Have Darrell Dexter’s New Democrats finally, belatedly discovered their governing groove?
When Nova Scotia’s first democratic socialist government arrived at the governing starting gate in June 2009, they were already saddled with an embarrassment of their own making—how to renege, almost yesterday, on virtually every promise they’d made to get elected: a balanced budget, no new taxes, no program cuts, 24-hour ER services, a chicken in every pot…
Without passing Go, they stumbled into the grubby MLA expenses scandal. While that mess was not solely of their own making, they bumbled its handling, miscalculating the seismic depths of public outrage and squandering what remained of public goodwill.
For much of the rest of its first year-and-a-half in office, Dexter’s NDP has seemed unable to gain control of its own agenda.
Take last week, for example. Dexter began by piggybacking on a federal commitment of $20 million for tidal power projects to tout what he calls the province’s coming role as “a world leader” in clean energy. By the end of the week, he’d inked a tentative $6.2-billion deal with Newfoundland to bring hydro power from the Lower Churchill River to the Maritimes and the U.S.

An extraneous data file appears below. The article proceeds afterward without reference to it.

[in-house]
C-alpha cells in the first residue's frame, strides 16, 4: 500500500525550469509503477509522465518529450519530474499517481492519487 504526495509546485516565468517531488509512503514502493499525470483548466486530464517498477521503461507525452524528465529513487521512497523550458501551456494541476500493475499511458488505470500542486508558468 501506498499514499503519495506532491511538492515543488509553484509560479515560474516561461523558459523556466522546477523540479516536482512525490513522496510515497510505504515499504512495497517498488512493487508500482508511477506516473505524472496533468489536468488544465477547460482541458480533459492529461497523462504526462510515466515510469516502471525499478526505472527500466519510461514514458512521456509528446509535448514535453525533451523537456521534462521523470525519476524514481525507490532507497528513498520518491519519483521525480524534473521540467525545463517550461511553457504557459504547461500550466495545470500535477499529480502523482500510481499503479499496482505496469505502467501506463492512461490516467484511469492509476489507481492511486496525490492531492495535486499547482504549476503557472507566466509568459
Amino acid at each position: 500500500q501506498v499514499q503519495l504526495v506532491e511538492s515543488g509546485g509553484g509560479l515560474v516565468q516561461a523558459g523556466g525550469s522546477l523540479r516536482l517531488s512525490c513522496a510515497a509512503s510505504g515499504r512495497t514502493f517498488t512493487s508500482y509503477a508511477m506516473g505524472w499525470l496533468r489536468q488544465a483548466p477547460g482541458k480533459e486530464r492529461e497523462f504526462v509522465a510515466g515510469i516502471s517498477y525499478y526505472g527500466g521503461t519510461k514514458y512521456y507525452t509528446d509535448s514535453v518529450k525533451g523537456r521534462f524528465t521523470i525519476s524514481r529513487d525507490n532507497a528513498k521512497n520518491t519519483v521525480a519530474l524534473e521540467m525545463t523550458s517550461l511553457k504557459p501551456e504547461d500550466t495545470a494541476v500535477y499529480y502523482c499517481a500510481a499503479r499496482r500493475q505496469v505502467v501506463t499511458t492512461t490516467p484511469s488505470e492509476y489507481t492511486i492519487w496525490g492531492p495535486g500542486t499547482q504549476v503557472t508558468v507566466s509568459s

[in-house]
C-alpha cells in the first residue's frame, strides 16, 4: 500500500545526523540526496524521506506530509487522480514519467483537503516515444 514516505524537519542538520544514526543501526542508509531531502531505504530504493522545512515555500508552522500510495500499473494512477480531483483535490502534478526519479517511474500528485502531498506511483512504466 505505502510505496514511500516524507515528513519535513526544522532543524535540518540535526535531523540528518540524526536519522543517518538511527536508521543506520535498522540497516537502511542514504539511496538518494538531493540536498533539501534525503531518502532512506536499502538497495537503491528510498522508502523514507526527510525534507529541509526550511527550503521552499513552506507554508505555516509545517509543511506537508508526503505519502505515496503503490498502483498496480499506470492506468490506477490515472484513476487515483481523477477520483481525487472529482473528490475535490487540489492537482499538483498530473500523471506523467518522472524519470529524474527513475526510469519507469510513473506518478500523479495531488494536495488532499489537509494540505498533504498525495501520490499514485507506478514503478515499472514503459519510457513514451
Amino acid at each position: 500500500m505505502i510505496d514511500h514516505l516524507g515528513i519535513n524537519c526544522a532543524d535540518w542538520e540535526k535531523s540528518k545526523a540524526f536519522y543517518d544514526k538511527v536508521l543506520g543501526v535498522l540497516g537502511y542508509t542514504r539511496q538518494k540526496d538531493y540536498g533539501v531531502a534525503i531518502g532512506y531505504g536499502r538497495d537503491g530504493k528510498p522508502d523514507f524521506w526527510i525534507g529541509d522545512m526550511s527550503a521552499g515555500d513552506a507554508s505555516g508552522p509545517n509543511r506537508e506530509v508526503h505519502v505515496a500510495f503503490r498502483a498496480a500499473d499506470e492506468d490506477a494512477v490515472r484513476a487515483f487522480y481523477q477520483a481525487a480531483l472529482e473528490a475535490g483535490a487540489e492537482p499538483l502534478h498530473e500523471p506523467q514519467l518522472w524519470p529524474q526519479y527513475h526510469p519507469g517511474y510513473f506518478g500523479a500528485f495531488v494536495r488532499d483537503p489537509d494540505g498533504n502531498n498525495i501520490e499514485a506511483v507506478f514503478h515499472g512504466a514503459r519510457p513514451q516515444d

Meanwhile, his ministers were introducing far less flashy but crowd-pleasing measures to protect used car buyers from lemons and cyclists from drivers, and to belatedly hand the auditor general the power he needs to muck about in government-business dealings.
Dexter’s government even appears to have grabbed the “big decision” ball. This fall, it said yes to a controversial new convention centre, no to oil and gas exploration on George’s Bank, no to online gambling, and yes to funding Lucentis to treat macular degeneration, the leading cause of blindness in people over 50.
Health Minister Maureen MacDonald, who also recently struck a deal to cut costs for generic versions of the anti-cholesterol drug Lipitor, framed her own announcement as “an important first step” in getting fairer drug prices for Nova Scotians.
As if there might actually be a plan.
Darrell Dexter’s NDP is still a long way from proving it deserves a second mandate, but it has finally begun the climb back to where it began.
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